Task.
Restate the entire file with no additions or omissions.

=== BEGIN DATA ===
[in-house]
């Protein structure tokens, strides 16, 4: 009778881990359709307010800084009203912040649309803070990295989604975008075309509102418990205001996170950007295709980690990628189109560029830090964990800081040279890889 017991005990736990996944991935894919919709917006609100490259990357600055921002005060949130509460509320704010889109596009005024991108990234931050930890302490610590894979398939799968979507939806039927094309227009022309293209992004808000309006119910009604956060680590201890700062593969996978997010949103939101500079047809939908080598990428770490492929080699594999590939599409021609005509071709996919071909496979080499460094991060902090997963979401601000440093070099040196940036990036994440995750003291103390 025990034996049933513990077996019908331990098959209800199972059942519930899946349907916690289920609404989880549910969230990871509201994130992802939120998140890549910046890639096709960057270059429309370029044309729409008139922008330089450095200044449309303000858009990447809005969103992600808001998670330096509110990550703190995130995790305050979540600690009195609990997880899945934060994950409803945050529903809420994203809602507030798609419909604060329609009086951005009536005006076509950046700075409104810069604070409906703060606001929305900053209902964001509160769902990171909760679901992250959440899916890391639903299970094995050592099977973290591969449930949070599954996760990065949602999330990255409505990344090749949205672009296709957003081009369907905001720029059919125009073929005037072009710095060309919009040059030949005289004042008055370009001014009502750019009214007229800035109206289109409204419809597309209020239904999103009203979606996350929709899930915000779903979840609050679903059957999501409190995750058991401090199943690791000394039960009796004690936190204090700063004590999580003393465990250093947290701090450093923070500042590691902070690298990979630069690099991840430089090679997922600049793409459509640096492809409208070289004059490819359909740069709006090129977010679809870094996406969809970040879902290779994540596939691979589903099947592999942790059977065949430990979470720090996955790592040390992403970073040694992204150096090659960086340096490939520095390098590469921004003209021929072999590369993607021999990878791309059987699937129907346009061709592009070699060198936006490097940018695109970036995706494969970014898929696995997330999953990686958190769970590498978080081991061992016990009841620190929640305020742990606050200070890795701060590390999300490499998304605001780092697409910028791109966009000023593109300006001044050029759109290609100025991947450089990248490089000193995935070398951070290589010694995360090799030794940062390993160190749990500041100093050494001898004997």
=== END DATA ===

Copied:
[in-house]
């Protein structure tokens, strides 16, 4: 009778881990359709307010800084009203912040649309803070990295989604975008075309509102418990205001996170950007295709980690990628189109560029830090964990800081040279890889 017991005990736990996944991935894919919709917006609100490259990357600055921002005060949130509460509320704010889109596009005024991108990234931050930890302490610590894979398939799968979507939806039927094309227009022309293209992004808000309006119910009604956060680590201890700062593969996978997010949103939101500079047809939908080598990428770490492929080699594999590939599409021609005509071709996919071909496979080499460094991060902090997963979401601000440093070099040196940036990036994440995750003291103390 025990034996049933513990077996019908331990098959209800199972059942519930899946349907916690289920609404989880549910969230990871509201994130992802939120998140890549910046890639096709960057270059429309370029044309729409008139922008330089450095200044449309303000858009990447809005969103992600808001998670330096509110990550703190995130995790305050979540600690009195609990997880899945934060994950409803945050529903809420994203809602507030798609419909604060329609009086951005009536005006076509950046700075409104810069604070409906703060606001929305900053209902964001509160769902990171909760679901992250959440899916890391639903299970094995050592099977973290591969449930949070599954996760990065949602999330990255409505990344090749949205672009296709957003081009369907905001720029059919125009073929005037072009710095060309919009040059030949005289004042008055370009001014009502750019009214007229800035109206289109409204419809597309209020239904999103009203979606996350929709899930915000779903979840609050679903059957999501409190995750058991401090199943690791000394039960009796004690936190204090700063004590999580003393465990250093947290701090450093923070500042590691902070690298990979630069690099991840430089090679997922600049793409459509640096492809409208070289004059490819359909740069709006090129977010679809870094996406969809970040879902290779994540596939691979589903099947592999942790059977065949430990979470720090996955790592040390992403970073040694992204150096090659960086340096490939520095390098590469921004003209021929072999590369993607021999990878791309059987699937129907346009061709592009070699060198936006490097940018695109970036995706494969970014898929696995997330999953990686958190769970590498978080081991061992016990009841620190929640305020742990606050200070890795701060590390999300490499998304605001780092697409910028791109966009000023593109300006001044050029759109290609100025991947450089990248490089000193995935070398951070290589010694995360090799030794940062390993160190749990500041100093050494001898004997």